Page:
Sales will be $12.9 billion to $13.5 billion, down from a prior projection of $13.8 billion to $14.8 billion, the Santa Clara, California-based company said in a statement today. Analysts on average had estimated sales of $14.2 billion, according to data compiled by Bloomberg.
PC makers are reducing orders for Intel’s chips at a time of the year when they normally buy more to build products for the holiday shopping season. Intel said demand for chips used in business machines and orders in emerging markets are worse than expected, compounding concern that the PC market may not grow this year as consumers flock to smartphones and tablets.
“It’s worse than everyone expected,” said Patrick Wang, a New York-based analyst for Evercore Partners Inc. “Their consumer PC business is getting whacked.”
Intel declined 3.2 percent to $24.29 at 9:36 a.m. in New York. Through yesterday, the stock had climbed 3.5 percent this year.
Gross margin, the only measure of profit that Intel forecasts, will be 61 percent to 63 percent in the period, down from the prior forecast of 63 percent, plus or minus a “couple of percentage points.” Analysts had projected 63 percent, according to Bloomberg data. Gross margin is the percentage of sales left after deducting the cost of production.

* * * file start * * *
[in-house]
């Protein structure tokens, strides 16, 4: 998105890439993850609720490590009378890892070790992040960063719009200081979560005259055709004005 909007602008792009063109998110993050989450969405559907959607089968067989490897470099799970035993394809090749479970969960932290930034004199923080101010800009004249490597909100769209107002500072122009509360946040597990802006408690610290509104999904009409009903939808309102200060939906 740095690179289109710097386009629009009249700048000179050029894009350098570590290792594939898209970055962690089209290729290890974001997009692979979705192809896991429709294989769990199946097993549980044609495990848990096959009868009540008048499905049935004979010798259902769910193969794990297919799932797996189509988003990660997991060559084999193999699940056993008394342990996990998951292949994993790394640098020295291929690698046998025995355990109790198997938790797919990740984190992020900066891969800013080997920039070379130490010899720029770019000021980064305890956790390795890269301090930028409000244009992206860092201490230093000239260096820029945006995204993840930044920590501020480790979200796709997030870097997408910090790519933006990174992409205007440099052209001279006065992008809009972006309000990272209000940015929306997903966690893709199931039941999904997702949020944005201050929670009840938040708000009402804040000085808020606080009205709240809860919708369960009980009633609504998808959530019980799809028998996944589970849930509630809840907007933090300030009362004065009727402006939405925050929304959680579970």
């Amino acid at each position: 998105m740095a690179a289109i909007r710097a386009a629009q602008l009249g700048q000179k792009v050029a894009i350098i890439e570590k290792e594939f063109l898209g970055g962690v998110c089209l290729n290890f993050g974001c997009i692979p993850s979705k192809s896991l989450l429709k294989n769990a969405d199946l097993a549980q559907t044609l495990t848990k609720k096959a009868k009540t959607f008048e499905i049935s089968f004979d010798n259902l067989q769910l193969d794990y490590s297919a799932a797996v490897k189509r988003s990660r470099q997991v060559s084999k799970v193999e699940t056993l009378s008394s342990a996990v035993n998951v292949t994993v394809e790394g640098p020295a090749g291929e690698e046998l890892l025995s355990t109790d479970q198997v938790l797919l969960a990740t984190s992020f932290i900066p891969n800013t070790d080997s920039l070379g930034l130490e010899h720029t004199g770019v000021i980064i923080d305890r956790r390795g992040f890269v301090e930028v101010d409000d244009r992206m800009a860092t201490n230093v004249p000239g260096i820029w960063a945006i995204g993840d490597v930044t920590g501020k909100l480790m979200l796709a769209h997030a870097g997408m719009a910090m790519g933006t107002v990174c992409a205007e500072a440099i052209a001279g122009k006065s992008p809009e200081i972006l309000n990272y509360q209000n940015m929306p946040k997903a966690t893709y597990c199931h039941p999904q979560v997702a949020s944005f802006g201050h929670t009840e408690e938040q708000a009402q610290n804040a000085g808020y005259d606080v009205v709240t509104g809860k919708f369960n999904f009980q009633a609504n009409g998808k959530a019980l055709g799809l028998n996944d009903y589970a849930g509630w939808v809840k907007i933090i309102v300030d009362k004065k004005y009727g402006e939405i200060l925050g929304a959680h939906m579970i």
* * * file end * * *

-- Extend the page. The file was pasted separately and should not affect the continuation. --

Intel also withdrew all full-year forecasts and said it will provide updated projections with its third-quarter earnings report on Oct. 16.
The company in July scaled back its annual sales forecast as personal-computer demand fails to rebound among consumers in the U.S. and Europe. Revenue will rise 3 percent to 5 percent in 2012, Intel said that month, lower than an earlier projection for a gain at a percentage in the high single digits.
Today’s announcement indicates that sales in the PC market are unlikely to grow this year, according to Daniel Berenbaum, an analyst at MKM Partners LLC. Intel’s customers may be cutting back on inventory ahead of the debut of Microsoft Corp.’s new Windows operating system, the first specifically designed to work on tablets with a touch-screen interface, he said.
Intel also faces the prospect of losing customers as more consumers access the Internet via smartphones and tablets. Microsoft and Google Inc. are introducing tablets in a market already crowded with devices challenging Apple Inc.’s iPad.
“The problem is PC makers don’t know what to build,” said Berenbaum. “The bear case is that this indicates that people are not going to buy PCs, they’re buying tablets.”
Microsoft, with its entry in the tablet market, is for the first time creating versions of its Windows operating system that will work on chips using technology from companies other than Intel. That is causing PC makers to hold off on processor orders, unsure of which type of computer will catch on with consumers, according to Berenbaum.
Intel is also planning to spend less on new plants and equipment this year. Capital expenditures will be less than the low end of its prior 2012 forecast range of $12.1 billion to $12.9 billion.